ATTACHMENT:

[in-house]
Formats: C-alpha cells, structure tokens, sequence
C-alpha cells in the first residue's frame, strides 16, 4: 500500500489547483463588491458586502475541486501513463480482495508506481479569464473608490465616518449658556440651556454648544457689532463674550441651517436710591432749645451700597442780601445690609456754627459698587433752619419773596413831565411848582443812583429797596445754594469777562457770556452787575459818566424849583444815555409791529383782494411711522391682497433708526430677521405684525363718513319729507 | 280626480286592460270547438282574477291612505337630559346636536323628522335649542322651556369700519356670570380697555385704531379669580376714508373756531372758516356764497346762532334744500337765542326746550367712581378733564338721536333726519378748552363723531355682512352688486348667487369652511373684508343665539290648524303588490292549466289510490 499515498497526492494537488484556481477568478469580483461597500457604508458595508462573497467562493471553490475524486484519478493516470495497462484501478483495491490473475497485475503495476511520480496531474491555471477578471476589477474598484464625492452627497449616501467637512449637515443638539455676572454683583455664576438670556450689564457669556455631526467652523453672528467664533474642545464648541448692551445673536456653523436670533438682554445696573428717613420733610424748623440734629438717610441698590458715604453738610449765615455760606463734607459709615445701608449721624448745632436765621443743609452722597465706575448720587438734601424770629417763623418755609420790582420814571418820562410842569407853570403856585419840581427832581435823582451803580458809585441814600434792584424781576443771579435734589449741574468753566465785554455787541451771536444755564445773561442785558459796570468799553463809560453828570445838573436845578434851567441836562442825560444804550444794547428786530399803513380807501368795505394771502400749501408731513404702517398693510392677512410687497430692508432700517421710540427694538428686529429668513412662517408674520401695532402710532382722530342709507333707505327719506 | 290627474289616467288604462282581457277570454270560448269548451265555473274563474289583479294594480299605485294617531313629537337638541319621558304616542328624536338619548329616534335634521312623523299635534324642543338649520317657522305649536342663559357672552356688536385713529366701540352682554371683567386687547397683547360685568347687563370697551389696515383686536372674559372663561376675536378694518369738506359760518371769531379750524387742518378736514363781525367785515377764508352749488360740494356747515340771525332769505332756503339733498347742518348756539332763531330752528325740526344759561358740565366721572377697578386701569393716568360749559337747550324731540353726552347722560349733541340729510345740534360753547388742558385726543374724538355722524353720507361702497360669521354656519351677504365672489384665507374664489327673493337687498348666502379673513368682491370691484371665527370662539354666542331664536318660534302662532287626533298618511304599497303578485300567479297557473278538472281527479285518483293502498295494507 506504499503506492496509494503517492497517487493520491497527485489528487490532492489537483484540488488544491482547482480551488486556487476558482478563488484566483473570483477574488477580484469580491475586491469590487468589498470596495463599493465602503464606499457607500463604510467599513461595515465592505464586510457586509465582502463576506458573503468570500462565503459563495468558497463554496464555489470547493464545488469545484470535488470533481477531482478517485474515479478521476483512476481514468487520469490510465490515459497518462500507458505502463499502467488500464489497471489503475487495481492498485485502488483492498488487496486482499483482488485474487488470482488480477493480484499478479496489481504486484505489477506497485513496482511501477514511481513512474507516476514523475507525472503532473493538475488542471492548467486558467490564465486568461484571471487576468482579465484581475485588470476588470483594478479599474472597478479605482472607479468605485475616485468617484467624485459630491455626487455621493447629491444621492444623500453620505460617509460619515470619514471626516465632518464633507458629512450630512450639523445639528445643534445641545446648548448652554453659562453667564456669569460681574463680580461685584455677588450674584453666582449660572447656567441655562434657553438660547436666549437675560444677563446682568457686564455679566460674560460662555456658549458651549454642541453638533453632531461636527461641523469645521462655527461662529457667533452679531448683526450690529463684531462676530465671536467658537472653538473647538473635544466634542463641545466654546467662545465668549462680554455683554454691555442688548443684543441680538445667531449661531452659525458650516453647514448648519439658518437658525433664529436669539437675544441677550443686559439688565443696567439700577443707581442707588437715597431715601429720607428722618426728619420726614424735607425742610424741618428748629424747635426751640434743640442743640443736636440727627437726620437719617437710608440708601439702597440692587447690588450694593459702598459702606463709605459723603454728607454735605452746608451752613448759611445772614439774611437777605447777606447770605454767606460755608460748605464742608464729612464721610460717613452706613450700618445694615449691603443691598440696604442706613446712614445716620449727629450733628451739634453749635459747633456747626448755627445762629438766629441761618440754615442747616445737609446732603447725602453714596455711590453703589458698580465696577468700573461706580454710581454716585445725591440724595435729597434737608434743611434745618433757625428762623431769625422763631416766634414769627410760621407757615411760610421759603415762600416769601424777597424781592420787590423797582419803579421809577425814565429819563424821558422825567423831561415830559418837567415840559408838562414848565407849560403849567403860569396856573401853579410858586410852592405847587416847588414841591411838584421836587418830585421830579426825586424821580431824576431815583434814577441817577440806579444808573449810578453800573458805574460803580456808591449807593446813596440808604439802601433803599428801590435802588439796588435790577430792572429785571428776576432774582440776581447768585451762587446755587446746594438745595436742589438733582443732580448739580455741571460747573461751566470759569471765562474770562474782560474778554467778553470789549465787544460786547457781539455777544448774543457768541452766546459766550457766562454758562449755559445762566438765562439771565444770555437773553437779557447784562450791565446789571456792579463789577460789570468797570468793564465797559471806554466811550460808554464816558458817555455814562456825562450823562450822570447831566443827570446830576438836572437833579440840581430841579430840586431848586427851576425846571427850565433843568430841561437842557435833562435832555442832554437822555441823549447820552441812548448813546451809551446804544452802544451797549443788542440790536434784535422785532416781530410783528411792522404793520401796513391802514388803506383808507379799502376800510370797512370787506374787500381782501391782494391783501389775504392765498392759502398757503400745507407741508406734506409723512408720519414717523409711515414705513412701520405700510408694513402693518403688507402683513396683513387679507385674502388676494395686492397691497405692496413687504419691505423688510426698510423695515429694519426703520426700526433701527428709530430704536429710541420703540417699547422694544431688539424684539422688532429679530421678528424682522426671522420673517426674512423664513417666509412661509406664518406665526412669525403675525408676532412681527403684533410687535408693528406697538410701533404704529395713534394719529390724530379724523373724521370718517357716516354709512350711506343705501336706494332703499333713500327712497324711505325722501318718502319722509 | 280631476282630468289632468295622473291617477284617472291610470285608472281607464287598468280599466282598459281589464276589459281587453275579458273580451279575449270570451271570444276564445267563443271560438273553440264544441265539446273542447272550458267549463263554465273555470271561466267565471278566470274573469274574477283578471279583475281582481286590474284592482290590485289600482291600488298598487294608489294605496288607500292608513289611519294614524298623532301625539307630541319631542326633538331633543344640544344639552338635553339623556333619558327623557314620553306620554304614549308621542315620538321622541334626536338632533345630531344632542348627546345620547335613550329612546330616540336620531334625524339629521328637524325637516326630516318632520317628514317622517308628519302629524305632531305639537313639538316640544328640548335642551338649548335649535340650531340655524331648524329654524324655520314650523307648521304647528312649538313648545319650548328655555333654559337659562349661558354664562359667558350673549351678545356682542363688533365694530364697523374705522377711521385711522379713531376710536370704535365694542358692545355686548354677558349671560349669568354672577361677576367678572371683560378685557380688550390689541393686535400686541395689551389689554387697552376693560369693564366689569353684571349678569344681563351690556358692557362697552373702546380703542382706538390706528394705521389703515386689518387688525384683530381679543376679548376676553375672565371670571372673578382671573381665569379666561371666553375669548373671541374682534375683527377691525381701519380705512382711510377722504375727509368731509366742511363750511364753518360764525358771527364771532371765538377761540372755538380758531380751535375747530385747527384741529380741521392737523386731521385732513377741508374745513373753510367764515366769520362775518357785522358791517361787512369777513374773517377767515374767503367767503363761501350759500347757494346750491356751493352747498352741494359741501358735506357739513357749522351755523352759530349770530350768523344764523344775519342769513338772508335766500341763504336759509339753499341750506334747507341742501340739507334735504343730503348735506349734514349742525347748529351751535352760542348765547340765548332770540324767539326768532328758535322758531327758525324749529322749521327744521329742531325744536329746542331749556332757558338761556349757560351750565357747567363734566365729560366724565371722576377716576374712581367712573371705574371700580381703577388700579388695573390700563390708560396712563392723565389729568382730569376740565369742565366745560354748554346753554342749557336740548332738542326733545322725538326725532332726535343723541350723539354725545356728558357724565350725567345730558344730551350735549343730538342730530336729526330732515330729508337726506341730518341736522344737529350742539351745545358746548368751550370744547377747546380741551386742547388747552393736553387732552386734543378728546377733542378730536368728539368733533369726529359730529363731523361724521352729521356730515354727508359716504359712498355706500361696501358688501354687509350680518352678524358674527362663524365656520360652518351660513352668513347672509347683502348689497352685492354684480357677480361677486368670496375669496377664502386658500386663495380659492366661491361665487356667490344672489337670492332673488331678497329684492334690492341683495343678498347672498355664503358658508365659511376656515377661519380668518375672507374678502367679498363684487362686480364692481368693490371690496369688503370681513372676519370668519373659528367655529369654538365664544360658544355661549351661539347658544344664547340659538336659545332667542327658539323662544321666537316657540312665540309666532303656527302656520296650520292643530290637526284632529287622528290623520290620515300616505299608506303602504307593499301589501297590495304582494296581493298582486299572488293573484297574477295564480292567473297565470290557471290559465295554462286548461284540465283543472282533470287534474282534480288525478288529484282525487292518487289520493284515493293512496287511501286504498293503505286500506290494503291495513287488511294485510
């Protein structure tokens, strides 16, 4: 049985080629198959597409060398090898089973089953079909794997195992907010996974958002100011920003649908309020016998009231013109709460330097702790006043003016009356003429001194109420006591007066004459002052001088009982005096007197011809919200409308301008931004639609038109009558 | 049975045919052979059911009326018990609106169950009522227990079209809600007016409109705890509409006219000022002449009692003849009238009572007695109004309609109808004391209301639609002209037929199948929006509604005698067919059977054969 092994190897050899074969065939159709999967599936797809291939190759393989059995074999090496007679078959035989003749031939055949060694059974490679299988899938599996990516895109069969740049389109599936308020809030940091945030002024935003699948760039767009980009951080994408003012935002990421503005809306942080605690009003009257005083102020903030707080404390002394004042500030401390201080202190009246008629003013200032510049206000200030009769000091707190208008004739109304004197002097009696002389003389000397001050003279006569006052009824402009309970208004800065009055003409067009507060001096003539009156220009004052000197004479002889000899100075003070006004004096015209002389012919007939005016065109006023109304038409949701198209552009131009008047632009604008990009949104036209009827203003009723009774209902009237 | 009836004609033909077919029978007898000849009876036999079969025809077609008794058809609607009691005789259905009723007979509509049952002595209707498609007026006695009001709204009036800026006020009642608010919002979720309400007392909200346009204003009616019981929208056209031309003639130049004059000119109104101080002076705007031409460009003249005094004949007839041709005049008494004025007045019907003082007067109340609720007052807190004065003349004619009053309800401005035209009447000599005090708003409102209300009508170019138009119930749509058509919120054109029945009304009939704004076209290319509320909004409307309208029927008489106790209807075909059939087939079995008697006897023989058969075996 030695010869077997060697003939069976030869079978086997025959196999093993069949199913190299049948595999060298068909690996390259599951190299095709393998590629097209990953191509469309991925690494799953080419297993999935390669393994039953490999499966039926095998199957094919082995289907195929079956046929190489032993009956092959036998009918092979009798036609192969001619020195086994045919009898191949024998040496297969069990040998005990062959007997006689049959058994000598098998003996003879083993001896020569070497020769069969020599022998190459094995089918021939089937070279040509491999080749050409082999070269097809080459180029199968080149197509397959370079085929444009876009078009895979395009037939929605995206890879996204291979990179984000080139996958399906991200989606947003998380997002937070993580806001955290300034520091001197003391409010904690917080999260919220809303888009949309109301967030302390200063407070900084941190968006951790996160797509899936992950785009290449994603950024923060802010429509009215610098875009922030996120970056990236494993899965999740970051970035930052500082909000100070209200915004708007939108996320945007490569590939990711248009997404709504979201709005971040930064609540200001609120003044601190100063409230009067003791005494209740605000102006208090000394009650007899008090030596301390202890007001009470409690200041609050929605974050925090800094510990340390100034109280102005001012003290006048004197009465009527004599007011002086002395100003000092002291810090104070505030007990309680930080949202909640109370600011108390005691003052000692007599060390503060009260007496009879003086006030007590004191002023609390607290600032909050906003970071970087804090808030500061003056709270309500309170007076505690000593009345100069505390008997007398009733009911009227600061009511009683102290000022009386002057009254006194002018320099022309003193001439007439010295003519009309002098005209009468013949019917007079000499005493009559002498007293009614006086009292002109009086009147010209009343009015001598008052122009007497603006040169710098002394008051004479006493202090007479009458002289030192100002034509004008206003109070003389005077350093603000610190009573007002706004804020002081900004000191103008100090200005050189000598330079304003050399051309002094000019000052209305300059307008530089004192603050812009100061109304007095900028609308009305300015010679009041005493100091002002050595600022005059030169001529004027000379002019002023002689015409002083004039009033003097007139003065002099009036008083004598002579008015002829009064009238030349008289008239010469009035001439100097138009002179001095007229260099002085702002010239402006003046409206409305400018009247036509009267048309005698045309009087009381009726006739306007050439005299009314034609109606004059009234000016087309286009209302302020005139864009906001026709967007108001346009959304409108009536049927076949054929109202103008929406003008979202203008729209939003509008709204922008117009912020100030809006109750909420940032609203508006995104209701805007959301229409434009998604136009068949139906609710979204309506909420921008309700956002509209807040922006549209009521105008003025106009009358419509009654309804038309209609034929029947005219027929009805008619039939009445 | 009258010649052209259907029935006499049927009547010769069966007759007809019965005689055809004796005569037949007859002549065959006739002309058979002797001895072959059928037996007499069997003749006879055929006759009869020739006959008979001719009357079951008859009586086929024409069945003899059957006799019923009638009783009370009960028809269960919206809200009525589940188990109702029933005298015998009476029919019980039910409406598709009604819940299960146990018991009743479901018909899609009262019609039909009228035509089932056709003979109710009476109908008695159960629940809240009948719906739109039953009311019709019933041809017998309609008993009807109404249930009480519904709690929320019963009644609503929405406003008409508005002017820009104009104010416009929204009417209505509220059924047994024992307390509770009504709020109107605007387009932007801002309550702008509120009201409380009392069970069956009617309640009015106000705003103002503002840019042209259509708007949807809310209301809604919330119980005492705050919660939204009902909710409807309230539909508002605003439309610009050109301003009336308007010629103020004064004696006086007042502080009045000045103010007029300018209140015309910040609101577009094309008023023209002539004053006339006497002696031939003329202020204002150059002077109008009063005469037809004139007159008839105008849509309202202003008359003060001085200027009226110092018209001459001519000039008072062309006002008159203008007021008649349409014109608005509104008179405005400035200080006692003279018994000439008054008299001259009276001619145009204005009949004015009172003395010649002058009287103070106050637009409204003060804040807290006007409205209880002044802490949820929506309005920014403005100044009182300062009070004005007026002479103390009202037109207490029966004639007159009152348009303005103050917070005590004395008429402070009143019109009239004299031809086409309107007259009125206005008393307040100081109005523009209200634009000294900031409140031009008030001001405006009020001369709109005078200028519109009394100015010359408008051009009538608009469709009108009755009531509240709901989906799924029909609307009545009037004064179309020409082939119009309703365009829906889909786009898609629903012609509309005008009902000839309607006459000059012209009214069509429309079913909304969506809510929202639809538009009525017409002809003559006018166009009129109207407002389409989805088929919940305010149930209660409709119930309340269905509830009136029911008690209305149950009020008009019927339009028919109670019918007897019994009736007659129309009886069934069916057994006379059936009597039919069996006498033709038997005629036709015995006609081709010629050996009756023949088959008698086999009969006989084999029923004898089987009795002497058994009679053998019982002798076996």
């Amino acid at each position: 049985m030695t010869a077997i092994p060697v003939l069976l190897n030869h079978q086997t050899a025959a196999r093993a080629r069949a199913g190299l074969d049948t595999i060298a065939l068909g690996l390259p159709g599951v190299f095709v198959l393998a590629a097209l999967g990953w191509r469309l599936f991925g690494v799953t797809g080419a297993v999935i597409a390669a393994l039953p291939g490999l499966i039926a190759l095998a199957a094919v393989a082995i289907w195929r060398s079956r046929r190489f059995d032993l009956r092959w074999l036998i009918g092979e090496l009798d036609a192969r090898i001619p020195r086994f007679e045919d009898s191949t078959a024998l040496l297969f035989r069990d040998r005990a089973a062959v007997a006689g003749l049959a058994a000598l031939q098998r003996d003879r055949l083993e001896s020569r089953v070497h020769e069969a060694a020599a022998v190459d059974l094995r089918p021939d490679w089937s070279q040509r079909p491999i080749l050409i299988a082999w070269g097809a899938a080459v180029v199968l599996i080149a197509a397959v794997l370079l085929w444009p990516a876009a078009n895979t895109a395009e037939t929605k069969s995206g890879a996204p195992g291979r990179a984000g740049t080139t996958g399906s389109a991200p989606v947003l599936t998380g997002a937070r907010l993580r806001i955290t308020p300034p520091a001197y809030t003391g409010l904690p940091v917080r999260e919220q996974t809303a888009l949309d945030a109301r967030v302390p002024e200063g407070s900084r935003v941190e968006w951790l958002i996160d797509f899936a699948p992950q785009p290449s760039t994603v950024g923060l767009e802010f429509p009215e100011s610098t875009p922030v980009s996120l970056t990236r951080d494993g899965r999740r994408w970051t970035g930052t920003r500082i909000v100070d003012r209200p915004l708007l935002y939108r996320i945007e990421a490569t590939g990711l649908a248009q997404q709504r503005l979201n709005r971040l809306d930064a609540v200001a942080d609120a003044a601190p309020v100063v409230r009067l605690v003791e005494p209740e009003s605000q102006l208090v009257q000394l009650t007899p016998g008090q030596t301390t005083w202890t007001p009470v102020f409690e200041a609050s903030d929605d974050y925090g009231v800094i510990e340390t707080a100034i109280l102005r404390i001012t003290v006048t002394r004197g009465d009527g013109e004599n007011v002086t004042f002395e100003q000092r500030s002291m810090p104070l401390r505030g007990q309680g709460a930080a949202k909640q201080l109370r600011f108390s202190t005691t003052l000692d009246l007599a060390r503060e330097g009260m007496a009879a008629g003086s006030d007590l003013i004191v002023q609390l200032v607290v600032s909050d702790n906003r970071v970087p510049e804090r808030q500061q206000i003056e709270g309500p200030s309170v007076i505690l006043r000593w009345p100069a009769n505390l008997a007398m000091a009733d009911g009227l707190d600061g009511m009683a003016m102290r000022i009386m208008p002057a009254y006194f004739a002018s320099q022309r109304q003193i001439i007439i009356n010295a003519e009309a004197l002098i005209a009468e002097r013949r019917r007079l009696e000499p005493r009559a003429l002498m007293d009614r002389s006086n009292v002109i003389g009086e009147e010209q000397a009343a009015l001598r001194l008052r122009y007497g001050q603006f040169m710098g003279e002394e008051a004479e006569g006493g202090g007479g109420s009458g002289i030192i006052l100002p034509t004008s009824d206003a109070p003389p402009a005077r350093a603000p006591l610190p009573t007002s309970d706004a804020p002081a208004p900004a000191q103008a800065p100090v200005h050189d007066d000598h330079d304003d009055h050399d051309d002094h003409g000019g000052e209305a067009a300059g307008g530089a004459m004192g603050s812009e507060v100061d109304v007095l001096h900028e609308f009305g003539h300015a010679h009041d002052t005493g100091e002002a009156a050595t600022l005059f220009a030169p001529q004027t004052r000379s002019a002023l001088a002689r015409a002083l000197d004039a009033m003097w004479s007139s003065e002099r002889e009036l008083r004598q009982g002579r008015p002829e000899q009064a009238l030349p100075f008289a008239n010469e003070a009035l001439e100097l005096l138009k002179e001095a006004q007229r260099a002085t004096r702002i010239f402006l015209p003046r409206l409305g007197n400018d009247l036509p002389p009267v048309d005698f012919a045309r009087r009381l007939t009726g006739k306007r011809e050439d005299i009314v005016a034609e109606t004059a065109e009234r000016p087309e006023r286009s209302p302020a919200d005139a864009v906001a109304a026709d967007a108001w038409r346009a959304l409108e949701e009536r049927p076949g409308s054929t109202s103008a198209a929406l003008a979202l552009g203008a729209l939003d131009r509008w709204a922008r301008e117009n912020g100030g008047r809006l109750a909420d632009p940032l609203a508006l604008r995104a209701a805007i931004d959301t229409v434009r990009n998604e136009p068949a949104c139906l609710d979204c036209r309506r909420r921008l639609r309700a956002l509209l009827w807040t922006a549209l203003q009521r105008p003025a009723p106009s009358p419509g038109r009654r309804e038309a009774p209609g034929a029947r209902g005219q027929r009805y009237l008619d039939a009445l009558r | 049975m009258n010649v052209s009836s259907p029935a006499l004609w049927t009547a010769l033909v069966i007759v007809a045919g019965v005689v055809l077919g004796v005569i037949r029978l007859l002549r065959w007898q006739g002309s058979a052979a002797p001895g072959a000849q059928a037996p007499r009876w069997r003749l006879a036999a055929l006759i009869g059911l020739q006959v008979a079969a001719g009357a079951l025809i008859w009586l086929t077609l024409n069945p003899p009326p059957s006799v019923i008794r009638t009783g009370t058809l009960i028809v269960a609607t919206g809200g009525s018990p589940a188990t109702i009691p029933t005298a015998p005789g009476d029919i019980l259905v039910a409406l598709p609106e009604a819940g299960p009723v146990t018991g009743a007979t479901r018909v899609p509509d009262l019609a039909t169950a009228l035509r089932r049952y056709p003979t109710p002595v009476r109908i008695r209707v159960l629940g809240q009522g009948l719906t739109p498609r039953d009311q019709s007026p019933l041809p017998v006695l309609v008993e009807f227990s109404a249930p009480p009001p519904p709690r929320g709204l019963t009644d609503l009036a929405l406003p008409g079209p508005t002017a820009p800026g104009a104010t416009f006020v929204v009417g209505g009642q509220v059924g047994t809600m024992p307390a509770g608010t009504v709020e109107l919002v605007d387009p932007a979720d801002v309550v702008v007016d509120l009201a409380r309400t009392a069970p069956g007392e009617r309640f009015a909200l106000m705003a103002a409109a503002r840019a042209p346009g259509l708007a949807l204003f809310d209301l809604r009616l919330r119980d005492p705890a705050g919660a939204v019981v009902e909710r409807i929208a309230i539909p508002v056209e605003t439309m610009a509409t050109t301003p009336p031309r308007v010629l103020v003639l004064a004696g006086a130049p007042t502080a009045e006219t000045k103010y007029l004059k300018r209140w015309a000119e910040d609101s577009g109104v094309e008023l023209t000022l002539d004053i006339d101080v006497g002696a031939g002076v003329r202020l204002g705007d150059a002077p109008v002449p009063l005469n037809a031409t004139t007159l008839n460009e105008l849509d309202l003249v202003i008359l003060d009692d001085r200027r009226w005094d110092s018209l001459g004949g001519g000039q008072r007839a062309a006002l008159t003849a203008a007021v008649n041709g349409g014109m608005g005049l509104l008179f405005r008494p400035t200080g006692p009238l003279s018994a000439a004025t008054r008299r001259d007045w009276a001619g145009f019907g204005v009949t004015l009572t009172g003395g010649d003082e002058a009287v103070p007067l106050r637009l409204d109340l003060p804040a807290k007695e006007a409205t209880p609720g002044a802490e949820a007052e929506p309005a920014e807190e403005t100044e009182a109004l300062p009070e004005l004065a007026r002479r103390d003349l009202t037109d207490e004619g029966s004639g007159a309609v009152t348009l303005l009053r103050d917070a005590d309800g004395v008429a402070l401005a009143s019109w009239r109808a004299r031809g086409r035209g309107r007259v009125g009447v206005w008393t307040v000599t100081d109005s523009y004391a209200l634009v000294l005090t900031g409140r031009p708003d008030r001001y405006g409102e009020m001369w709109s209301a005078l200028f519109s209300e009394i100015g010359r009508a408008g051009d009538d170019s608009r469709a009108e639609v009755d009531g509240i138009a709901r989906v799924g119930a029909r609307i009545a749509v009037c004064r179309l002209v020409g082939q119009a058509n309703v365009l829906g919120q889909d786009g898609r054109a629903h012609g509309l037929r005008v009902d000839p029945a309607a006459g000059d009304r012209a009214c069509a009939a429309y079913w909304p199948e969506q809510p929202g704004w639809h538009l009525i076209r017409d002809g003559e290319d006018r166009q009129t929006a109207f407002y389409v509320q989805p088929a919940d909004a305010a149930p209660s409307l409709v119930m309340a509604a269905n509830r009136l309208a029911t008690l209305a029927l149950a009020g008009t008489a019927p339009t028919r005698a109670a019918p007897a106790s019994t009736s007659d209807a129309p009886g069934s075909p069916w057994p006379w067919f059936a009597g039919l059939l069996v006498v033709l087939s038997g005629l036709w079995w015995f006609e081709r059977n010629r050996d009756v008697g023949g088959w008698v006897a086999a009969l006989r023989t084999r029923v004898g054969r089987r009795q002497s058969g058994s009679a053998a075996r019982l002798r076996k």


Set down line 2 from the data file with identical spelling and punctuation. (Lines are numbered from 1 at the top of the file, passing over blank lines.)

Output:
Formats: C-alpha cells, structure tokens, sequence